Digital Opinion Leaders - Hemophilia

Read Roberts | August 17, 2021

Hemophilia is a genetic disorder that impairs blood clotting. When one of the genes that encode for blood clotting factors is absent, the smallest injury can trigger serious bleeding episodes. Worldwide, there are over 187,000 people living with hemophilia.

Outlook for patients with hemophilia today is much better than it was before the 1960s when factor clotting medicines were developed, but life expectancy is correlated highly with patients receiving the proper treatment. Digital and social media’s capacity for communication of new treatments can help patients and other HCPs stay on top of the latest clinical news.

For this month’s identification case study, we used our proprietary Digital Opinion Leader identification system to highlight 10 of the top HCP social media opinion leaders and to understand how they are communicating with one another and their audiences.

See the full Hemophilia Digital Opinion Leader dashboard here.

In reviewing the Hemophilia DOL Dashboard, here are our top 5 takeaways:

1.

The ISTH 2021 (International Society on Thrombosis and Haemostasis) Conference event was widely discussed. With over 149 discussions around the #ISTH2021 hashtag it was the most talked-about keyword among this group over the past 2 months. The virtual conference ran July 17-21, and HCPs in this group shared interesting presentations, follow-up thoughts, and congratulatory messages before, during, and after the congress.

2.

A tight network. Because Hemophilia is a rare disease, the network among these experts is among the strongest we’ve seen. Most everyone in this group of 10 corresponds and mentions one another, despite being located geographically across the globe. One widely interacted-with expert in the group was Dr. Michael Makris, Professor of Haemostasis and Thrombosis at The University of Sheffield, UK. He was tagged in 72 other expert conversations in recent months (as of August 17, 2021).

Migraine Digital Opinion Leader Network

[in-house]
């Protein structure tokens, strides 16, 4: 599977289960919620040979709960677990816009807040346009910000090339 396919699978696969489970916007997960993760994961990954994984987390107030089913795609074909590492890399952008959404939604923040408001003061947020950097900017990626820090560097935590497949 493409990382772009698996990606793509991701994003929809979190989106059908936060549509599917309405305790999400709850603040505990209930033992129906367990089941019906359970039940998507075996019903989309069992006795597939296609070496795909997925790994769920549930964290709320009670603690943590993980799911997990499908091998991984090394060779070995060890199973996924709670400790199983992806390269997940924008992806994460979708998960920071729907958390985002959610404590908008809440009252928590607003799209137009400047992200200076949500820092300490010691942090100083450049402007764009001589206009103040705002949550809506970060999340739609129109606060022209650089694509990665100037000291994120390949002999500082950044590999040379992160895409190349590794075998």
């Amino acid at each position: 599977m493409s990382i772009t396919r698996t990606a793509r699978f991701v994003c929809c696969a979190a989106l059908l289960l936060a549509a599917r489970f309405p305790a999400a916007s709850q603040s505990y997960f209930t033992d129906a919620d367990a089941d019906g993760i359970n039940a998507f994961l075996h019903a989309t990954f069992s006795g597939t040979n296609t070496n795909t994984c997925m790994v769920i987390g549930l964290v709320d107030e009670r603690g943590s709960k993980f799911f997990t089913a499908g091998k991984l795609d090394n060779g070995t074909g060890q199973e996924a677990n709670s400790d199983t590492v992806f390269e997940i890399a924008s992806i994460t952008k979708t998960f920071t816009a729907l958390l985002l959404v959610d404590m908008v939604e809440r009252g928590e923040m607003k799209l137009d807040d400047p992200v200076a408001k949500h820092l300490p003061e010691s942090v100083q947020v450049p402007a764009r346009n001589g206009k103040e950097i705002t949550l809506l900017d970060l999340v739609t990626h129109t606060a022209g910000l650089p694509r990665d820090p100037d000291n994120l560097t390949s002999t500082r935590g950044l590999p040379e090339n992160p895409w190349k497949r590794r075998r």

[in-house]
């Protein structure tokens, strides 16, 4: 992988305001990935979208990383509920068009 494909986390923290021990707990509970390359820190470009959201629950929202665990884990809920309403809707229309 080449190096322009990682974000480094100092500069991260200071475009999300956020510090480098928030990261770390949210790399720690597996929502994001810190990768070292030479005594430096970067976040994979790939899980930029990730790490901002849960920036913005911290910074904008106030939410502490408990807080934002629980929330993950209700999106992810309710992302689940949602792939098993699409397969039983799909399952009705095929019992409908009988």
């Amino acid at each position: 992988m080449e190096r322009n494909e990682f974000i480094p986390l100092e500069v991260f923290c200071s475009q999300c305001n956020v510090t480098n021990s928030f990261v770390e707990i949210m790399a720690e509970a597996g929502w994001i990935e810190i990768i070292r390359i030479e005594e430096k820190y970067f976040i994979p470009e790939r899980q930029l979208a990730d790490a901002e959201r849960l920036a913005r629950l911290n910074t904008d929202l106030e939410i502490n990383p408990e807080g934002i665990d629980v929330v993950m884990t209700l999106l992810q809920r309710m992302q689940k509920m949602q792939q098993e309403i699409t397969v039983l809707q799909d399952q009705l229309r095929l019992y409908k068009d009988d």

3.

Leaders in Twitter. Dr. Angela Weyand of the University of Michigan had the strongest Twitter-based audience – with over 22,000 followers and an extended reach of over 1.4 million when shares of her messages are included. Her messaging on health inequity between different groups of people clearly was of interest to the healthcare community

4.

Posts show a growing awareness effort on women with hemophilia. Because the disease mutation is inherited via the X chromosome, it occurs more rarely in women and has not been a focus of research and treatment for women. In the past month, this looks to be changing – the ISTH defined a new nomenclature for hemophilia in women and girls, and the associated studies are being widely spread and championed among our DOL group.

5.

A recent study on hemophilia is receiving a lot of attention. B cell-activating factor modulates the factor VIII immune response in hemophilia A, published in April of this year, reported a crucial discovery that could mitigate and eliminate immune responses causing treatment failure in almost one-third of people with acute hemophilia A. The story continues to be picked up in the life science press and social media posts.

We hope this look at digital experts in the field of hemophilia has been helpful and insightful – please reach out to our team at PRECISIONscientia to learn more about our Digital Opinion Leader identification and profiling service, DOLMap.

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